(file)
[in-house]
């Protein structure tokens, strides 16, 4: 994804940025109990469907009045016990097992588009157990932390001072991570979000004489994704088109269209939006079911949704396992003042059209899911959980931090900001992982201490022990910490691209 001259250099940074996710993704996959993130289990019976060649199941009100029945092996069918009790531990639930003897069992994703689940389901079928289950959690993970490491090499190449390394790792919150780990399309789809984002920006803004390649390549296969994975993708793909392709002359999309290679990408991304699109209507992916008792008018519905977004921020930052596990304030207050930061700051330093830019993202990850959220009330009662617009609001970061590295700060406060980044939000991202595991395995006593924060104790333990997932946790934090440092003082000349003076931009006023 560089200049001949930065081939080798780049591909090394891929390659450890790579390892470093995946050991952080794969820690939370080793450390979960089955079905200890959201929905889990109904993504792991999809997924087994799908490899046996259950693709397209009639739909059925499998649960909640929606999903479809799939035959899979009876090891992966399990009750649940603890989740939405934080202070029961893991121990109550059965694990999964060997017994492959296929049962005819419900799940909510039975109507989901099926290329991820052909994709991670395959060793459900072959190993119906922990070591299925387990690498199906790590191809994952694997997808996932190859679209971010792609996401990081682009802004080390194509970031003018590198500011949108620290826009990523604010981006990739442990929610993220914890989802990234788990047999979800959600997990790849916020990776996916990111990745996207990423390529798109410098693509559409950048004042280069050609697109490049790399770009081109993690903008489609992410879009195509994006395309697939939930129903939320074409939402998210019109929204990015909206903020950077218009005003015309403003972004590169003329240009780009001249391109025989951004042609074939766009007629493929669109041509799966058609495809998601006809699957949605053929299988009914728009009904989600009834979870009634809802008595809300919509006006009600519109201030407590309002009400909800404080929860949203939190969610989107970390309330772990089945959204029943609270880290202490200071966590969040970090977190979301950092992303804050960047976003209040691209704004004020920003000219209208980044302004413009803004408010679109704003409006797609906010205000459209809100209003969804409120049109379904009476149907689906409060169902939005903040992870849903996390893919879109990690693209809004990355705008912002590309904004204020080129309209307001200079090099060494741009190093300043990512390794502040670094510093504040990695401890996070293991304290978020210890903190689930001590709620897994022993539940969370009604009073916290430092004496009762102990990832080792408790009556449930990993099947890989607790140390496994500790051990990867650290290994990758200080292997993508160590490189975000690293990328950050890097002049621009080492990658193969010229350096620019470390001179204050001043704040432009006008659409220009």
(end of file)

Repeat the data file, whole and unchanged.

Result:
[in-house]
């Protein structure tokens, strides 16, 4: 994804940025109990469907009045016990097992588009157990932390001072991570979000004489994704088109269209939006079911949704396992003042059209899911959980931090900001992982201490022990910490691209 001259250099940074996710993704996959993130289990019976060649199941009100029945092996069918009790531990639930003897069992994703689940389901079928289950959690993970490491090499190449390394790792919150780990399309789809984002920006803004390649390549296969994975993708793909392709002359999309290679990408991304699109209507992916008792008018519905977004921020930052596990304030207050930061700051330093830019993202990850959220009330009662617009609001970061590295700060406060980044939000991202595991395995006593924060104790333990997932946790934090440092003082000349003076931009006023 560089200049001949930065081939080798780049591909090394891929390659450890790579390892470093995946050991952080794969820690939370080793450390979960089955079905200890959201929905889990109904993504792991999809997924087994799908490899046996259950693709397209009639739909059925499998649960909640929606999903479809799939035959899979009876090891992966399990009750649940603890989740939405934080202070029961893991121990109550059965694990999964060997017994492959296929049962005819419900799940909510039975109507989901099926290329991820052909994709991670395959060793459900072959190993119906922990070591299925387990690498199906790590191809994952694997997808996932190859679209971010792609996401990081682009802004080390194509970031003018590198500011949108620290826009990523604010981006990739442990929610993220914890989802990234788990047999979800959600997990790849916020990776996916990111990745996207990423390529798109410098693509559409950048004042280069050609697109490049790399770009081109993690903008489609992410879009195509994006395309697939939930129903939320074409939402998210019109929204990015909206903020950077218009005003015309403003972004590169003329240009780009001249391109025989951004042609074939766009007629493929669109041509799966058609495809998601006809699957949605053929299988009914728009009904989600009834979870009634809802008595809300919509006006009600519109201030407590309002009400909800404080929860949203939190969610989107970390309330772990089945959204029943609270880290202490200071966590969040970090977190979301950092992303804050960047976003209040691209704004004020920003000219209208980044302004413009803004408010679109704003409006797609906010205000459209809100209003969804409120049109379904009476149907689906409060169902939005903040992870849903996390893919879109990690693209809004990355705008912002590309904004204020080129309209307001200079090099060494741009190093300043990512390794502040670094510093504040990695401890996070293991304290978020210890903190689930001590709620897994022993539940969370009604009073916290430092004496009762102990990832080792408790009556449930990993099947890989607790140390496994500790051990990867650290290994990758200080292997993508160590490189975000690293990328950050890097002049621009080492990658193969010229350096620019470390001179204050001043704040432009006008659409220009």